Having grown up in a small town in rural New York, Clarinda Blais reveled in the intellectual opportunities awaiting her when she arrived at BU. In particular, the University’s many Chinese students exposed her to the world beyond her own. She took Mandarin freshman year, “on a whim,” she says, and while “I was horrible at it,” the challenge enticed her to continue studying about China.
That intellectual journey has taken Blais (CAS’17) to the People’s Republic of China. This year, she’s living in a Chinese province similarly rural to her hometown, researching Chinese education by working with teachers and administrators in kindergarten through 12th grade. And as a recipient of a Schwarzman Scholarship, next year Blais will live in Beijing, earning a master’s degree in global affairs at Tsinghua University, one of the world’s most well-regarded (Times Higher Education ranks it 30th in the world) institutions of higher education.
Blais is among the third class of students from around the world to be chosen for the highly competitive Schwarzman Scholarship. The program, based in New York City, launched in 2016 with a mission of preparing the next generation of global leaders. Scholars spend the year studying at Schwarzman College on the Tsinghua campus, concentrating in one of three areas: public policy, economics and business, or international studies, immersed in “an international community of thinkers, innovators, and senior leaders in business, politics, and society,” according to the program’s website. The goal is to provide an “opportunity to develop their leadership skills and professional networks.” The scholarship covers tuition and room and board.
Blais will also receive a $4,000 stipend, a laptop computer, class materials, and round-trip airfare to Beijing.
“I will be living and working with 142 of some of the brightest and most accomplished young people from around the world,” she says of this year’s crop of scholars. “This is a real dream come true for me. Particularly given my background, it’s something I never would have imagined possible for myself.’
As a BU senior, Blais earned coverage in the Washington Post for creating the Free Philosophy Project, philosophy discussions groups she, fellow BU students, and Harvard students run for women in Boston-area homeless shelters. As a philosophy major, she thought the subject might enrich their lives as it had hers.
Volunteers are running the project while she’s in China. After getting her master’s, Blais hopes to return to Boston to study for a PhD in US-Chinese comparative education and resume her work with the project.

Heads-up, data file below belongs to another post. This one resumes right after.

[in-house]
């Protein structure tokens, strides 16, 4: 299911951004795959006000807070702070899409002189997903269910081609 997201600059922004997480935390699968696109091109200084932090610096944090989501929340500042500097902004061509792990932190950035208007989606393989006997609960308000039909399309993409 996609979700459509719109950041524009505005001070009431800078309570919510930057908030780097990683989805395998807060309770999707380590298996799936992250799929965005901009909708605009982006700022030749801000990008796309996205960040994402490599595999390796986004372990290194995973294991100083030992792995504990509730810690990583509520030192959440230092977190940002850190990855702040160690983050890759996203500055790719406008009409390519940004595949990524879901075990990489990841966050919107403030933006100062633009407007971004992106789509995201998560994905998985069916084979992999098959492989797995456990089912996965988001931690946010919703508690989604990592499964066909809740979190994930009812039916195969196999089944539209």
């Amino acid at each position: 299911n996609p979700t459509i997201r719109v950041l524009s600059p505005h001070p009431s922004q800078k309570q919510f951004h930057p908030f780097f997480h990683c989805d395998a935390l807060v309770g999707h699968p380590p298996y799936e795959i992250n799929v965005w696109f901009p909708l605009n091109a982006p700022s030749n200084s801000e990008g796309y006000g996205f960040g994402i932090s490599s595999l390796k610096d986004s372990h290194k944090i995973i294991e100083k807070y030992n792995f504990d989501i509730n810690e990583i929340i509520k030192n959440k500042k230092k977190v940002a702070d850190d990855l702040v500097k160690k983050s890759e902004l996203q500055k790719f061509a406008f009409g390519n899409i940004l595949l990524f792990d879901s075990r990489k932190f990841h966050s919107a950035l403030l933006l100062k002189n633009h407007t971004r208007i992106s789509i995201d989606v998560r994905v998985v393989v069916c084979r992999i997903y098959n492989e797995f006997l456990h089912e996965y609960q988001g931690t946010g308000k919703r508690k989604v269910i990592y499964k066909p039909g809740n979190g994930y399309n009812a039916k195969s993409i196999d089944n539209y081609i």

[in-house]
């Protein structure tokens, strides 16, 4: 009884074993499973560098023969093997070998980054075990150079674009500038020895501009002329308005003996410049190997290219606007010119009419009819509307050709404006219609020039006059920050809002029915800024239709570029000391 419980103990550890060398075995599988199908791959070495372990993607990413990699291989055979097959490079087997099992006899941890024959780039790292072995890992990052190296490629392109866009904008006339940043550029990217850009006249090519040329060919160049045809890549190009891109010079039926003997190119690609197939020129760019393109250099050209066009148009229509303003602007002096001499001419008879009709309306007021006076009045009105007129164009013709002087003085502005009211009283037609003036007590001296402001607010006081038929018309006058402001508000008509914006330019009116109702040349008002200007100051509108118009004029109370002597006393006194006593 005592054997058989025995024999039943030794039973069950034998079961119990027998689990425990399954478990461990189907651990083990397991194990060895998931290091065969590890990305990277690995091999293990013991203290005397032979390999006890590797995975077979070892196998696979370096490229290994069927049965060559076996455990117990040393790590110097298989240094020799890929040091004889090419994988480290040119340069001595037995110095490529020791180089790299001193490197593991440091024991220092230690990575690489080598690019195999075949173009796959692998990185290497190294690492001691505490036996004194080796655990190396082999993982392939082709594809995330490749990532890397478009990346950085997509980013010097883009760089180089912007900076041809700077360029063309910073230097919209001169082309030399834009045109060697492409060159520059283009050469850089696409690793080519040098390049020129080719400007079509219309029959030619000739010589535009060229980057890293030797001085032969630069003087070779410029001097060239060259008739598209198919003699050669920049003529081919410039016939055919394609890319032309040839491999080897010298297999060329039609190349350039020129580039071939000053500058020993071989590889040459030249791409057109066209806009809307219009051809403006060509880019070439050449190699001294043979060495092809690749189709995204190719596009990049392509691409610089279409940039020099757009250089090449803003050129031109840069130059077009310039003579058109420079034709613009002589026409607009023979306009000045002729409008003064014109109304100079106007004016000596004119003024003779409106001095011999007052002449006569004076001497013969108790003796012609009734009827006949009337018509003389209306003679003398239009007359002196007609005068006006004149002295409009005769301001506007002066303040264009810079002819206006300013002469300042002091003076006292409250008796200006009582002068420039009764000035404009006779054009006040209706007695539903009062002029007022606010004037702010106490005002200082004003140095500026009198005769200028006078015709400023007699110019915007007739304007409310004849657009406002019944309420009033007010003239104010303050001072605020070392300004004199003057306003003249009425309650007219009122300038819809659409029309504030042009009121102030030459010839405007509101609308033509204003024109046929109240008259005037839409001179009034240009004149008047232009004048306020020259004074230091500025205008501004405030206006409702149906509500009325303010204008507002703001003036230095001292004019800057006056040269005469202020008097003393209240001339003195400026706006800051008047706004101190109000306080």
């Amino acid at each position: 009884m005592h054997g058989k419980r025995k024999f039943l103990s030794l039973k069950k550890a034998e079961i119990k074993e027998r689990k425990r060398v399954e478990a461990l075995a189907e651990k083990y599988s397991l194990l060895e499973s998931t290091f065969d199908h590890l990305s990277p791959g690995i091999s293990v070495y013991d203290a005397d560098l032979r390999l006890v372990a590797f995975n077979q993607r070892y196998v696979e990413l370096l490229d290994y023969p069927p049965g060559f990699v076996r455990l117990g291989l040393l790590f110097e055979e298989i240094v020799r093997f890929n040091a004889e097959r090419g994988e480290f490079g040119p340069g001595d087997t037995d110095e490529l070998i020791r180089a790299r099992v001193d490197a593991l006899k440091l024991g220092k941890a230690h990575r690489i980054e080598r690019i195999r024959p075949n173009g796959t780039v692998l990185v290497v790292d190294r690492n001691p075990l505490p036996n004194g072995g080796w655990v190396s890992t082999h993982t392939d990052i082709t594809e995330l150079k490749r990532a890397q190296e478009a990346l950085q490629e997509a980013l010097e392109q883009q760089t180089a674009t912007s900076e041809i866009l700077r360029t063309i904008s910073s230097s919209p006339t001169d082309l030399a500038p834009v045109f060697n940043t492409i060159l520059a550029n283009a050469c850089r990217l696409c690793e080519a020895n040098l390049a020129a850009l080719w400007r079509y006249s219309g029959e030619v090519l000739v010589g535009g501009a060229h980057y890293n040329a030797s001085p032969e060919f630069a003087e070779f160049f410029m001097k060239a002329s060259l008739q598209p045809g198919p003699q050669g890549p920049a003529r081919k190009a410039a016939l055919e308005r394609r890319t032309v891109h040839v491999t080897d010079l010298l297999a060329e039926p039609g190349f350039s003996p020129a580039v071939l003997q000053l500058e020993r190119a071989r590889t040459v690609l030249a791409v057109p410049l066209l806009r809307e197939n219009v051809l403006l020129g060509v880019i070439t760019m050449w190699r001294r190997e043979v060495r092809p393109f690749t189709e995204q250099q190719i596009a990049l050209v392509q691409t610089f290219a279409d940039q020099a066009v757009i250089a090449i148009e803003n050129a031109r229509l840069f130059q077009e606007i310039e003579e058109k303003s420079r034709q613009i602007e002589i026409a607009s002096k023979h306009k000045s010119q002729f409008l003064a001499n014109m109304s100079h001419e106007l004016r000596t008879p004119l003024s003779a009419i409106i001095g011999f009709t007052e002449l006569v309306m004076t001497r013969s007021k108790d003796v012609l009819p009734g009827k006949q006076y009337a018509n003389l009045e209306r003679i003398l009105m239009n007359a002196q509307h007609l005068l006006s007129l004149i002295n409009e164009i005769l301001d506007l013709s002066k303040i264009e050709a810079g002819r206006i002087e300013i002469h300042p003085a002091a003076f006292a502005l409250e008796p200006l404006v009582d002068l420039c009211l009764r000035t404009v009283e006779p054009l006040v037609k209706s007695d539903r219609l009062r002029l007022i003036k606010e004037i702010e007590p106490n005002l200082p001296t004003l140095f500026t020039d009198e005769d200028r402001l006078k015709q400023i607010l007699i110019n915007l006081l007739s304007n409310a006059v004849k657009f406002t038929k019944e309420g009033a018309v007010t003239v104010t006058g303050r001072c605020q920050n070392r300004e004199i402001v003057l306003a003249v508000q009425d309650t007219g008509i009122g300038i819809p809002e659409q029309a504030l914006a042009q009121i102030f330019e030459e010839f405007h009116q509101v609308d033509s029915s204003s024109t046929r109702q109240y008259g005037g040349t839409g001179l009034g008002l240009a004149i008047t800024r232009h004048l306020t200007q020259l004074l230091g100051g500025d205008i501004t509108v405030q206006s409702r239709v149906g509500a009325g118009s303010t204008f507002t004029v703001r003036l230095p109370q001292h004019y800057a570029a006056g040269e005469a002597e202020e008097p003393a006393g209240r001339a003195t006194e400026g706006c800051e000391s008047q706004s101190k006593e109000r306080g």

When she was a sophomore, Blais joined the BU chapter of the China Care Fund, which raises money to pay for surgeries for Chinese orphans and to arrange adoptions by American parents. As the only non-Asian member, “I felt extremely out of place for the entire first year,” she recalls. But she stuck with it, helping to develop and teach Mandarin classes for Chinese adoptees and their American families. The work so interested her that she spent a semester in Shanghai through BU Study Abroad, followed by a summer working at a rural Chinese elementary school.
With her interest in the differences between US and Chinese education blossoming, Blais came to believe that “it’s important to make a more concerted effort to learn more about China and our Chinese counterparts, and connect two parts of the world that have little if any exposure to one another”—the hinterlands of both nations.
“When I first arrived in rural China, people would stare at me, take my picture, ask to touch my skin, and even ask for clippings of my hair,” she says. That may sound odd, but it resonated with the rurally raised Blais, who remembered her own intense curiosity about her BU Chinese classmates.
While an undergraduate, she received one of BU’s Case Scholarships, which recognize outstanding juniors for scholarly accomplishment and extracurricular activities that contribute to the University.
“It’s wonderful to see that Clarinda’s drive, creativity, and commitment to effecting change in the world have been recognized,” says Jeffrey Berg, BU’s director of national and international scholarships. “There couldn’t possibly be a stronger candidate for this award.” Berg hopes her success spurs other Terriers to strive for such selective awards.
“Hopefully, more BU students will be inspired to reach out and explore these incredible opportunities,” he says. “My door is always open.”